The huge proposed housing development on the downs north of Dorchester, sprawling down onto the edge of the water meadows – a landscape made famous by Thomas Hardy – is being opposed both by the Council to Protect Rural England (CPRE) and STAND, a pressure group of town residents.
It has now emerged that the town clerk of Dorchester Town Council, Adrian Stuart, wrote a letter supporting the Garden Village bid – even though town councillors voted against the new development, codenamed DOR15.
The move followed a written request by Hilary Jordan, corporate manager for planning at the former Dorset Councils Partnership, despite West Dorset councillors agreeing to defer the decision on the site to the new Dorset Council.
Ms Jordan said: “The preferred approach put forward as part of the latest consultation included the north Dorchester site.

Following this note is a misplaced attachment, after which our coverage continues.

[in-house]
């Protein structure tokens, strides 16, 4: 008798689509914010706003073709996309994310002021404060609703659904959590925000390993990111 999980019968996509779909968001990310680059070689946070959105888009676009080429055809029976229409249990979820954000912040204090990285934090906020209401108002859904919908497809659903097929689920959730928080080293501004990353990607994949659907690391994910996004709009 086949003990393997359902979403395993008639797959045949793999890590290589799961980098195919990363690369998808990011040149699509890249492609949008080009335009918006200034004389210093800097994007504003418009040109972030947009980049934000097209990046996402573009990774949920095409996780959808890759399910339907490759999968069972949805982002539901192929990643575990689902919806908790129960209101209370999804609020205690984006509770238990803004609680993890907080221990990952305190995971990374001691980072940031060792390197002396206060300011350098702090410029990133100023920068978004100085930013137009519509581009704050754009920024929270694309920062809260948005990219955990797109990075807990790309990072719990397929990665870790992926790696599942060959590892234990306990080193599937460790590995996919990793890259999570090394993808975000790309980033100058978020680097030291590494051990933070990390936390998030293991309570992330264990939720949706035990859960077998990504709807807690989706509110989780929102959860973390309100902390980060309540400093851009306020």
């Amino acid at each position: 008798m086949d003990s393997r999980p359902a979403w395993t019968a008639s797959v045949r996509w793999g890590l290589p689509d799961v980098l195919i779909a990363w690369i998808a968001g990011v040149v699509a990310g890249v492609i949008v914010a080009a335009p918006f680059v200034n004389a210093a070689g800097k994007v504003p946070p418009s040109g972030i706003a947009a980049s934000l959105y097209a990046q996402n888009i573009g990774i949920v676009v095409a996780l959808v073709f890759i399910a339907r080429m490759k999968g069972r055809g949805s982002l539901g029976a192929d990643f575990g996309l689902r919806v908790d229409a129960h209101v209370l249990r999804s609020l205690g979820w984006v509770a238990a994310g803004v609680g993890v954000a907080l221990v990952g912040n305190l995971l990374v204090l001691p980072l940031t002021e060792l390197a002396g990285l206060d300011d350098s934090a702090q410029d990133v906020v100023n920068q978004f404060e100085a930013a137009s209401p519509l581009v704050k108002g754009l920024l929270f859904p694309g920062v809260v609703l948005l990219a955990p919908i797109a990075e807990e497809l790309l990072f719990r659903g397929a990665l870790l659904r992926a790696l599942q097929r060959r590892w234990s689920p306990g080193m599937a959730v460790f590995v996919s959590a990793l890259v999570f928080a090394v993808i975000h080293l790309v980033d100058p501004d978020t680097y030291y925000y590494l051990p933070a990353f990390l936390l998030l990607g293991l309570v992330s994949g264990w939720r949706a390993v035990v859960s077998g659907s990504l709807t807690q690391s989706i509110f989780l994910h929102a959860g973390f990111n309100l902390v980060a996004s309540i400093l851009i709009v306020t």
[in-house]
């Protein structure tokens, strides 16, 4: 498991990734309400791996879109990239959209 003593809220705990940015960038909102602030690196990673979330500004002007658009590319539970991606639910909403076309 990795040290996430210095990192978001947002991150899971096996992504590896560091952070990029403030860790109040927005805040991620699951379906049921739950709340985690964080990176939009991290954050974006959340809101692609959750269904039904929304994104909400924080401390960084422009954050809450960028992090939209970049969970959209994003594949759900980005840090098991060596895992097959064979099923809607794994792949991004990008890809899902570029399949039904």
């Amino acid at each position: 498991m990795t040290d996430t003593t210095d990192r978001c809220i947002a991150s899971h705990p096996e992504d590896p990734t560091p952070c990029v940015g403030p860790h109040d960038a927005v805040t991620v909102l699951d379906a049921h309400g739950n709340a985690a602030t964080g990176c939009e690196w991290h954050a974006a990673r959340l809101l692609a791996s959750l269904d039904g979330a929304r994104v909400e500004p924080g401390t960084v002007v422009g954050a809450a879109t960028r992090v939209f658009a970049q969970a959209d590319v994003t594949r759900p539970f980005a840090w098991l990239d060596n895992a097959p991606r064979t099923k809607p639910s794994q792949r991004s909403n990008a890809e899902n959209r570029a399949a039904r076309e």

“To support the delivery of the site, the council is now seeking to produce a masterplan to set out in detail how it envisages development taking place… To assist with the production of this masterplan and ultimately delivery of the site, a bid is being prepared to the government’s Garden Communities Programme.
“Would it be possible for you to send a letter of support for the North Dorchester expansion?”
The town clerk sent the letter, but makes it clear he only supports the principle of a Garden Village, “wherever that may eventually be” to ensure it is “delivered in a comprehensive way, supported by a high quality design”.
“I wrote a letter in the town clerk’s capacity supporting the principle of a garden village solution but pointing out that we did not agree with the proposal for north Dorchester,” said Mr Stuart.
“I said, not the town council, if you are going to do any new development in west Dorset we want you to do it in line with Garden Village principles, therefore we wholeheartedly support you making an application for a Garden Village, but you will be aware of our opposition to DOR15.”